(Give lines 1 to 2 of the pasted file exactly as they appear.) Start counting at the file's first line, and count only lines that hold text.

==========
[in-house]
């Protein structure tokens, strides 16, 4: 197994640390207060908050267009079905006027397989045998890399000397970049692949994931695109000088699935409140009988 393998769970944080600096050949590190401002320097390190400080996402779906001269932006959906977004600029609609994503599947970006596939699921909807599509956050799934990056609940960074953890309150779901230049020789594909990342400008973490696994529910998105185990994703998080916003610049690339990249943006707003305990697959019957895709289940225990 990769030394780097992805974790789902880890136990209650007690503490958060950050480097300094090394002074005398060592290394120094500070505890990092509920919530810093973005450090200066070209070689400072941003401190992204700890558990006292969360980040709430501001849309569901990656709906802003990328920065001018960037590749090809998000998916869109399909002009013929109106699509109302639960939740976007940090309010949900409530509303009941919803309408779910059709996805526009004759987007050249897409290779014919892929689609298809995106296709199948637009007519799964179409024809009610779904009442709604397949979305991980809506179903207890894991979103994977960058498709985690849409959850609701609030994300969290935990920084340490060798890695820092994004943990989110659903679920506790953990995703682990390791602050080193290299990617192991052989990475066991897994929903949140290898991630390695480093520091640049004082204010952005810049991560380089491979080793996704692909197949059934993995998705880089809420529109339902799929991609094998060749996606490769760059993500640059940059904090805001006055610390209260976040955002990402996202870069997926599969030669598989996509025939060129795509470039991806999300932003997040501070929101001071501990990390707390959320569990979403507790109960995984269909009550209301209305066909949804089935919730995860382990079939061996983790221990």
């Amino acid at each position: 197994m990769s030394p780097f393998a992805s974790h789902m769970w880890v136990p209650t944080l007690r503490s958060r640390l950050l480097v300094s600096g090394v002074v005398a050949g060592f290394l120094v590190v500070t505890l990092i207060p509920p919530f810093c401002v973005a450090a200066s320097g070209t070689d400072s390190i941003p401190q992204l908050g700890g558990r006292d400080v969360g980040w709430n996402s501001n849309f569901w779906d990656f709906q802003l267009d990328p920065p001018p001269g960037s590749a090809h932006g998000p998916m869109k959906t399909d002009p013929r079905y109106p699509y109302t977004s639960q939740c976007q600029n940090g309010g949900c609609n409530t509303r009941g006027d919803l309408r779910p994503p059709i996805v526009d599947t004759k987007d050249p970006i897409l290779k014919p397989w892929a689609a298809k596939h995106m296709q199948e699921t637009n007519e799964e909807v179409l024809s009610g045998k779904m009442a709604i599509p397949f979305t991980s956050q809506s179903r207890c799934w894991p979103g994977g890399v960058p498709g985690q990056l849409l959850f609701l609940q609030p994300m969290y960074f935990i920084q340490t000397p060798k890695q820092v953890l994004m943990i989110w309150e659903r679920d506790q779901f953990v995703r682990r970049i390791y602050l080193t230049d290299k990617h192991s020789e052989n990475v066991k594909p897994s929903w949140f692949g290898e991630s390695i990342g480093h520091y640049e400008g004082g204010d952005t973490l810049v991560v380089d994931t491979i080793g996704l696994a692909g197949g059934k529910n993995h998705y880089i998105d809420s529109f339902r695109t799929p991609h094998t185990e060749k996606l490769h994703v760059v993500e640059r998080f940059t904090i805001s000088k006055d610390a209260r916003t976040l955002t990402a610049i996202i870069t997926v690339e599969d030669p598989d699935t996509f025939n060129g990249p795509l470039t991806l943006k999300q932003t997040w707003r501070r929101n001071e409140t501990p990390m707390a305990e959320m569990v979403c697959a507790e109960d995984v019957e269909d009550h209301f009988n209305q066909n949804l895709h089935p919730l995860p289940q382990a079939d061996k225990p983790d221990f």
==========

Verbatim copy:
[in-house]
């Protein structure tokens, strides 16, 4: 197994640390207060908050267009079905006027397989045998890399000397970049692949994931695109000088699935409140009988 393998769970944080600096050949590190401002320097390190400080996402779906001269932006959906977004600029609609994503599947970006596939699921909807599509956050799934990056609940960074953890309150779901230049020789594909990342400008973490696994529910998105185990994703998080916003610049690339990249943006707003305990697959019957895709289940225990 990769030394780097992805974790789902880890136990209650007690503490958060950050480097300094090394002074005398060592290394120094500070505890990092509920919530810093973005450090200066070209070689400072941003401190992204700890558990006292969360980040709430501001849309569901990656709906802003990328920065001018960037590749090809998000998916869109399909002009013929109106699509109302639960939740976007940090309010949900409530509303009941919803309408779910059709996805526009004759987007050249897409290779014919892929689609298809995106296709199948637009007519799964179409024809009610779904009442709604397949979305991980809506179903207890894991979103994977960058498709985690849409959850609701609030994300969290935990920084340490060798890695820092994004943990989110659903679920506790953990995703682990390791602050080193290299990617192991052989990475066991897994929903949140290898991630390695480093520091640049004082204010952005810049991560380089491979080793996704692909197949059934993995998705880089809420529109339902799929991609094998060749996606490769760059993500640059940059904090805001006055610390209260976040955002990402996202870069997926599969030669598989996509025939060129795509470039991806999300932003997040501070929101001071501990990390707390959320569990979403507790109960995984269909009550209301209305066909949804089935919730995860382990079939061996983790221990």